My biggest challenge: new friends

This post is based on the September blogging special organized and put together by Indiebizchicks.

I missed yesterday’s blogging prompt “What I did over my summer vacation”. If you have been following my blog, you know that my summer vacation was early this year – in May – and that I went back to Germany for three weeks to visit my family and attend the baptism of my little nephew. I wrote all about it hereherehere and here. Sorry for just linking to these posts, but there is no way I can summarize my experience here again in a few simple words.

Today’s blogging prompt is “”What was the biggest challenge that I faced in the last year and how did I overcome it”.

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My biggest challenge this past year was the realization that making new friends is hard. I am not talking about meeting new people and finding someone to have coffee with or go to the movies. I am talking about someone I can absolutely and 100% rely on (and who, of course, can absolutely rely on me). Not an  acquaintance, not a buddy, a real friend.

I consider myself a very open and friendly person and I don’t have a problem connecting to new people, but I have come to realize that not everyone new that you meet will be a life-long friend. This is a tough pill to swallow, considering the fact that I approach – or used to approach – a lot of new relationships with long-term goals in mind.

I recently had a fall-out with somebody I did consider a friend. I don’t even think she knows how much she actually disappointed and hurt me.
But I kept wondering, maybe we’re not on the same page? Maybe we have different definitions of the word “friendship”? Maybe we see each other differently? Maybe I felt closer to her than she felt to me? Maybe I shared something that she didn’t want to hear about? Maybe, maybe, maybe.

But what those “maybes” tell me is that she wasn’t the friend I thought she was, and that realization was tough.

So, what is a friend, you might ask? According to the dictionary, a “friend [‘frend] [is a] person whom one knows, likes, and trusts.”

Now, that’s one bad excuse of a definition right there. It’s superficial and, frankly, totally inadequate.

I doubt that this definition even comes close to what I associate with friendship. Sure, it is true that I know, like, and trust the people that I call my friends, but there is so much more to friendship, wouldn’t you agree?

I mean for starters, those feelings have to be absolutely mutual. No friendship can be had by two people who don’t feel somewhat the same way towards each other.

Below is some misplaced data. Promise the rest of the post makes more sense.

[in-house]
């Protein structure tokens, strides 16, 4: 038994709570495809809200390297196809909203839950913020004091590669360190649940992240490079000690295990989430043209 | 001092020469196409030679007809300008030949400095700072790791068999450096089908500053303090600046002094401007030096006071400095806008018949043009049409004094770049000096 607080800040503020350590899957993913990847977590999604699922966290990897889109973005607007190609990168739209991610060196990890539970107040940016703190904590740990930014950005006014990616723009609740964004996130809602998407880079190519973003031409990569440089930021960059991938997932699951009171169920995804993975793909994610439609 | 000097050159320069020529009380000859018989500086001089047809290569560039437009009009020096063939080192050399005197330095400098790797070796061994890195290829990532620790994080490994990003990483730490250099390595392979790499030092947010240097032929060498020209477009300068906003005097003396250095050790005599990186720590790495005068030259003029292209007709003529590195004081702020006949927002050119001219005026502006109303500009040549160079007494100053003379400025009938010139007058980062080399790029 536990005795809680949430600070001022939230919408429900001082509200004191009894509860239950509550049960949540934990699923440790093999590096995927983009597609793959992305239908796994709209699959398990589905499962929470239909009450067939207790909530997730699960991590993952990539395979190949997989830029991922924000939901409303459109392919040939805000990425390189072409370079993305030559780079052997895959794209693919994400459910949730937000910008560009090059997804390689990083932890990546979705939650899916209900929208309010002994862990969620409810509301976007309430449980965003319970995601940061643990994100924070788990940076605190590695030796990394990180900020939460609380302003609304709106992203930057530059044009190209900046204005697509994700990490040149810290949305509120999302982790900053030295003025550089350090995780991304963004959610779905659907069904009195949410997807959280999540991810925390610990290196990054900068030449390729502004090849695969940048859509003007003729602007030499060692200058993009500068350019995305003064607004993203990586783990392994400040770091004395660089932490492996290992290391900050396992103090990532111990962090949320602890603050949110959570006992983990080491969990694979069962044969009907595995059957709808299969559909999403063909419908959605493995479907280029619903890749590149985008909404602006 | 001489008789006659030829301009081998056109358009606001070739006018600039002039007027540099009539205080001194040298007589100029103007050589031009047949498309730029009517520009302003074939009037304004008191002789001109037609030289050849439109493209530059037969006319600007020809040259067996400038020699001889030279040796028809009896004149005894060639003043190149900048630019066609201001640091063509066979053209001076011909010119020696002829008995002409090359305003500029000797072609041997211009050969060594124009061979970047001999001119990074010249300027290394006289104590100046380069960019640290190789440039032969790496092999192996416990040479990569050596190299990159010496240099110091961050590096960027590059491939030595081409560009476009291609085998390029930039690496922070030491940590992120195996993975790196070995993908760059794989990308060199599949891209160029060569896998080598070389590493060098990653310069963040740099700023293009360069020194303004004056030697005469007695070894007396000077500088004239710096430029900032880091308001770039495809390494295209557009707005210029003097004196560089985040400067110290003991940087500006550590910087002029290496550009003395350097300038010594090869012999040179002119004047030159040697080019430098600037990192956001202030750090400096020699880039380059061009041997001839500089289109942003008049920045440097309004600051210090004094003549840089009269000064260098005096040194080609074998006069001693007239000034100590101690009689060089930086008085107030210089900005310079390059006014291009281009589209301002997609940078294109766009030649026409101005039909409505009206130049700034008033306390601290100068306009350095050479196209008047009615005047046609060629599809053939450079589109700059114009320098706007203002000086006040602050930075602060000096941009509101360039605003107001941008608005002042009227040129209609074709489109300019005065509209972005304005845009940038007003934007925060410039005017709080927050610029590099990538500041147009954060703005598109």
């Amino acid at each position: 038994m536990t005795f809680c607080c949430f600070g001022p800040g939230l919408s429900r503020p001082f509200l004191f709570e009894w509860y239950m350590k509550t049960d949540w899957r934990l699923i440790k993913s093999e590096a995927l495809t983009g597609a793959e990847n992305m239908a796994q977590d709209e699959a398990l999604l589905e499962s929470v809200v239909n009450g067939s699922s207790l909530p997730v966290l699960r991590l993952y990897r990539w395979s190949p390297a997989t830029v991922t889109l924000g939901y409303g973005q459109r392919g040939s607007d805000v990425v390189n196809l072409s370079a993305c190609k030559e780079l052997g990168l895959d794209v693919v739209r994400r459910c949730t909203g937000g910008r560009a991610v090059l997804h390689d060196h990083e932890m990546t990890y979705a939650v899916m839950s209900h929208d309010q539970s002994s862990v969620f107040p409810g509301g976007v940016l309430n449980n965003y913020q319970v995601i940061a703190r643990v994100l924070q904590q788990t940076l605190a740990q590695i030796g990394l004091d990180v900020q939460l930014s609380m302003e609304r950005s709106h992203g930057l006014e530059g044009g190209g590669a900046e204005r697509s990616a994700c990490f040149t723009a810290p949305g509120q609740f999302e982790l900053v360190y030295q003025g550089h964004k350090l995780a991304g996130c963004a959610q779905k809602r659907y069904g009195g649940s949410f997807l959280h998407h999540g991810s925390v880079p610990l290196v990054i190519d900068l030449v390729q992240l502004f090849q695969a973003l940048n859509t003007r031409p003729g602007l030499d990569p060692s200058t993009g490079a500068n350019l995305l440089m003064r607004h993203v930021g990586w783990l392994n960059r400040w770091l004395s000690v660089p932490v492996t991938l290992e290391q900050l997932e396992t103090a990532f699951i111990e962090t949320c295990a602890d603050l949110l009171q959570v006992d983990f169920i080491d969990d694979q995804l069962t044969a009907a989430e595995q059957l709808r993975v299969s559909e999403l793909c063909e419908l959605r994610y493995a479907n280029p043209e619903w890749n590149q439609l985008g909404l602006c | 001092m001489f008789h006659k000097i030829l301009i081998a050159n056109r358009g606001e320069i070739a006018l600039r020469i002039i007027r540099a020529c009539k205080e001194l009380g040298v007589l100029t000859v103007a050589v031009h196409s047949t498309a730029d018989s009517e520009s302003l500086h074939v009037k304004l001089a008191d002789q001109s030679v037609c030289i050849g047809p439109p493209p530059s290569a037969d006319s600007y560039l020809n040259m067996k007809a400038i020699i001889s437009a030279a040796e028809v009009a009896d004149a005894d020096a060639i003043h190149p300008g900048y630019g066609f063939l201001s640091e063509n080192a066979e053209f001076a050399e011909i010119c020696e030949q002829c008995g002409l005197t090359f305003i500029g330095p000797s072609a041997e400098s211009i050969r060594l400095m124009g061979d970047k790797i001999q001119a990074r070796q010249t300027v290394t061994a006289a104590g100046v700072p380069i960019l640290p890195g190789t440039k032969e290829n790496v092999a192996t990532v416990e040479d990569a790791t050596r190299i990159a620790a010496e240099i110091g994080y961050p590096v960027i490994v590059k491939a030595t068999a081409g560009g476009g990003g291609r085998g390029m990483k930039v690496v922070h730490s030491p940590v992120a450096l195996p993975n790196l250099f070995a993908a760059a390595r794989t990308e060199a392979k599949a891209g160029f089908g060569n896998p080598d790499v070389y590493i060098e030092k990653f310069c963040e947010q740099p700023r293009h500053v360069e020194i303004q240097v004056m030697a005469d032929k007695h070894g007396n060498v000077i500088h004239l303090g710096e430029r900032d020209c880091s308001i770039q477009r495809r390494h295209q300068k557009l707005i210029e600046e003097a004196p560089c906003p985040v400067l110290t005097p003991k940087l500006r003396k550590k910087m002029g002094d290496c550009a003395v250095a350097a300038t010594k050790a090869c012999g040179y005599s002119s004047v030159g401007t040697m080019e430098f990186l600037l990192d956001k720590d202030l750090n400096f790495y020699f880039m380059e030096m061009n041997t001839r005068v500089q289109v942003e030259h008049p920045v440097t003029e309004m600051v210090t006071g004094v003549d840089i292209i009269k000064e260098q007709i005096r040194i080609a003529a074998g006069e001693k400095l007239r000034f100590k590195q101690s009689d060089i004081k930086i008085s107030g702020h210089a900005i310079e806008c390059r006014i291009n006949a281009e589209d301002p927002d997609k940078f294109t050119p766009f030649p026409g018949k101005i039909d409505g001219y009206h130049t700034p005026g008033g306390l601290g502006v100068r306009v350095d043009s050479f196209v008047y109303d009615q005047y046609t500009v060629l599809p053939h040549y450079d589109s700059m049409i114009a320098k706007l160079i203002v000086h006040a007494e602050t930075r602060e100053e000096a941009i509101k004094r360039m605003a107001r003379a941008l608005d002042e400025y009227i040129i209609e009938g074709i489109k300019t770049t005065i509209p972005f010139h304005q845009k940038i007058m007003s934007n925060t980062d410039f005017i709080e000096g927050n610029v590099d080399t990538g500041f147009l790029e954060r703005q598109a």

But also, let’s talk about those three verbs, that are supposed to define a friend, for a minute.

What does it mean for someone to know you? Is it enough to call somebody your friend when they know what your favorite color is or what music you like to listen to? Is it enough to call somebody a friend who remembers your husband’s name and who likes the same silly tv shows that you like? Is it enough to call somebody a friend who recognizes that you dislike superficiality and that you’d take a coffee date over afterwork parties any day?

Does that mean they really know you?


What does it mean for someone to like you? Your co-workers might like you, but are they your friends? People might like a certain aspect of you, but that doesn’t mean they’re your friends either. I like a lot of people, some of them a lot, but that still does not qualify them as friends necessarily.

And what does it mean for someone to trust you? Trust you with the book that they’ve lent you? Trust you with their car or their pets? Trust you with their life?
Trust, peeps, is a very serious issue.

Obviously, the definition calls for all three of those things to come together, but if the requirements are all just met on the most superficial level, this would – by definition – still make someone my friend, even though I’d like to strongly disagree with that conclusion.

Friendship for me is a very serious matter. I don’t call anybody my friend lightly. I think many people throw around the word “friend” much too easily. For lack of a better word, a lot of people seem to call random people – people that they’ve literally just met – friends and that is just wrong.

Dont’ they know, it takes a long time to grow an old friend?

I know there can be different levels of friendship. There might be people that you share more with than with other people and therefore they’re your friends. But can you really completely open up to them about what you feel and who you are? Can you be completely yourself around them? Can you call them up in the middle of the night? I am not saying I would, but I sure know that I could.

In my opinion, real friends only prove themselves in crisis situations. You’ll never know if someone is a real friend, until (s)he’s gone through tough times with you. It doesn’t necessarily matter  for how long you’ve known somebody, but in most cases it’ll probably take a long time – years! – to find out if someone is a real friend. Someone who doesn’t walk out in tough situations and who will support you no matter what.

All the positives  signs might be there beforehand… you like each other and you like to spend time together, you have things in common, you agree on many issues, you can anticipate each others’ responses in certain situations, but it will still not be enough to know. Every new friendship is a risk that you take. Sometimes it’ll prove to  be worthwhile, other times you’ll be disappointed.